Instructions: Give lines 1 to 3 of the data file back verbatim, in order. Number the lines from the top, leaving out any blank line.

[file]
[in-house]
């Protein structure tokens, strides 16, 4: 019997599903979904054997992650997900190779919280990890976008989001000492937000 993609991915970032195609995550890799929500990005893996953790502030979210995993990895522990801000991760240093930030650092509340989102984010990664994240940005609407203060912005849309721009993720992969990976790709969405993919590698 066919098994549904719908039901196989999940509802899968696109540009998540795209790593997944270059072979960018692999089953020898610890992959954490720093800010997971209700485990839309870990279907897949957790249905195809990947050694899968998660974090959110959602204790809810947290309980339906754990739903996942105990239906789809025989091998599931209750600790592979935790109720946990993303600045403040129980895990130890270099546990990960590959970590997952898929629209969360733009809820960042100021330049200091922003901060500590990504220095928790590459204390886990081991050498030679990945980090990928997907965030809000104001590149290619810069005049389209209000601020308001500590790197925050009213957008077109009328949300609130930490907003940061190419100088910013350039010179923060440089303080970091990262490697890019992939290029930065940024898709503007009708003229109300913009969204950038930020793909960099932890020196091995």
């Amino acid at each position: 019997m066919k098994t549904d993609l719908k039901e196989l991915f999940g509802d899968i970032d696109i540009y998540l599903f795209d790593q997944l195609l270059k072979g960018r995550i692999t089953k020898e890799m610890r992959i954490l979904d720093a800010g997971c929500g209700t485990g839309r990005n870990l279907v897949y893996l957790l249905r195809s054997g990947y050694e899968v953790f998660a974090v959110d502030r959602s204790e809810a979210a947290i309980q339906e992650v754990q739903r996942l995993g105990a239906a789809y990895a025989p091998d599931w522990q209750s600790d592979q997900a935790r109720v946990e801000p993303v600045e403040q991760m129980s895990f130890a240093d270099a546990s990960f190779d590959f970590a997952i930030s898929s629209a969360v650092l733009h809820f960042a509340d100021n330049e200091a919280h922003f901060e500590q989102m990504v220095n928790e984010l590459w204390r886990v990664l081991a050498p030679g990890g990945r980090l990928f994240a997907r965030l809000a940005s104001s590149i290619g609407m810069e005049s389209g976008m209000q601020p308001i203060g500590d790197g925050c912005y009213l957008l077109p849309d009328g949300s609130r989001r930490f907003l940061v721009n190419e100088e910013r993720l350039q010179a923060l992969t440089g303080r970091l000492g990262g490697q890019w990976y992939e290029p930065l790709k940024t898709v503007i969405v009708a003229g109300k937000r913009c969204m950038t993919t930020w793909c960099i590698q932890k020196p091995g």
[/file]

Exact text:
[in-house]
């Protein structure tokens, strides 16, 4: 019997599903979904054997992650997900190779919280990890976008989001000492937000 993609991915970032195609995550890799929500990005893996953790502030979210995993990895522990801000991760240093930030650092509340989102984010990664994240940005609407203060912005849309721009993720992969990976790709969405993919590698 066919098994549904719908039901196989999940509802899968696109540009998540795209790593997944270059072979960018692999089953020898610890992959954490720093800010997971209700485990839309870990279907897949957790249905195809990947050694899968998660974090959110959602204790809810947290309980339906754990739903996942105990239906789809025989091998599931209750600790592979935790109720946990993303600045403040129980895990130890270099546990990960590959970590997952898929629209969360733009809820960042100021330049200091922003901060500590990504220095928790590459204390886990081991050498030679990945980090990928997907965030809000104001590149290619810069005049389209209000601020308001500590790197925050009213957008077109009328949300609130930490907003940061190419100088910013350039010179923060440089303080970091990262490697890019992939290029930065940024898709503007009708003229109300913009969204950038930020793909960099932890020196091995």
């Amino acid at each position: 019997m066919k098994t549904d993609l719908k039901e196989l991915f999940g509802d899968i970032d696109i540009y998540l599903f795209d790593q997944l195609l270059k072979g960018r995550i692999t089953k020898e890799m610890r992959i954490l979904d720093a800010g997971c929500g209700t485990g839309r990005n870990l279907v897949y893996l957790l249905r195809s054997g990947y050694e899968v953790f998660a974090v959110d502030r959602s204790e809810a979210a947290i309980q339906e992650v754990q739903r996942l995993g105990a239906a789809y990895a025989p091998d599931w522990q209750s600790d592979q997900a935790r109720v946990e801000p993303v600045e403040q991760m129980s895990f130890a240093d270099a546990s990960f190779d590959f970590a997952i930030s898929s629209a969360v650092l733009h809820f960042a509340d100021n330049e200091a919280h922003f901060e500590q989102m990504v220095n928790e984010l590459w204390r886990v990664l081991a050498p030679g990890g990945r980090l990928f994240a997907r965030l809000a940005s104001s590149i290619g609407m810069e005049s389209g976008m209000q601020p308001i203060g500590d790197g925050c912005y009213l957008l077109p849309d009328g949300s609130r989001r930490f907003l940061v721009n190419e100088e910013r993720l350039q010179a923060l992969t440089g303080r970091l000492g990262g490697q890019w990976y992939e290029p930065l790709k940024t898709v503007i969405v009708a003229g109300k937000r913009c969204m950038t993919t930020w793909c960099i590698q932890k020196p091995g």